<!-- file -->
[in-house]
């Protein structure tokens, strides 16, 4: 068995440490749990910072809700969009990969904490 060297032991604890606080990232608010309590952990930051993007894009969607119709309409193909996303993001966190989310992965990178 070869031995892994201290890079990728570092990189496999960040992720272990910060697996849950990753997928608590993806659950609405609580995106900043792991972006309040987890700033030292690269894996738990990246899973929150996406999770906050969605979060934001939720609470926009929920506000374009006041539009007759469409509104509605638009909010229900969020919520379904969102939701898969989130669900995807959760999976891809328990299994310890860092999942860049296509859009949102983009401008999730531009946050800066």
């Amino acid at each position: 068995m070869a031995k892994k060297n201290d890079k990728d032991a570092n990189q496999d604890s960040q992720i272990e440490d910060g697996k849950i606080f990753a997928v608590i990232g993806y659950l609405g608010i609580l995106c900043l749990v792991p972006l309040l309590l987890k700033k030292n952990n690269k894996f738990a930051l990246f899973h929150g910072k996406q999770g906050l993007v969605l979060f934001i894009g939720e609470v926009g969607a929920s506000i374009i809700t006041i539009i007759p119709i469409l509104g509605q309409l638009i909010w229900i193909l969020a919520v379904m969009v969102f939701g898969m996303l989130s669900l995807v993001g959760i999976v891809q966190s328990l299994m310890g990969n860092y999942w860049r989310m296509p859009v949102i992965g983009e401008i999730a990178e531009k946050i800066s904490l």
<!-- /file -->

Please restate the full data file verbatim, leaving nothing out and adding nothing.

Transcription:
[in-house]
């Protein structure tokens, strides 16, 4: 068995440490749990910072809700969009990969904490 060297032991604890606080990232608010309590952990930051993007894009969607119709309409193909996303993001966190989310992965990178 070869031995892994201290890079990728570092990189496999960040992720272990910060697996849950990753997928608590993806659950609405609580995106900043792991972006309040987890700033030292690269894996738990990246899973929150996406999770906050969605979060934001939720609470926009929920506000374009006041539009007759469409509104509605638009909010229900969020919520379904969102939701898969989130669900995807959760999976891809328990299994310890860092999942860049296509859009949102983009401008999730531009946050800066």
């Amino acid at each position: 068995m070869a031995k892994k060297n201290d890079k990728d032991a570092n990189q496999d604890s960040q992720i272990e440490d910060g697996k849950i606080f990753a997928v608590i990232g993806y659950l609405g608010i609580l995106c900043l749990v792991p972006l309040l309590l987890k700033k030292n952990n690269k894996f738990a930051l990246f899973h929150g910072k996406q999770g906050l993007v969605l979060f934001i894009g939720e609470v926009g969607a929920s506000i374009i809700t006041i539009i007759p119709i469409l509104g509605q309409l638009i909010w229900i193909l969020a919520v379904m969009v969102f939701g898969m996303l989130s669900l995807v993001g959760i999976v891809q966190s328990l299994m310890g990969n860092y999942w860049r989310m296509p859009v949102i992965g983009e401008i999730a990178e531009k946050i800066s904490l």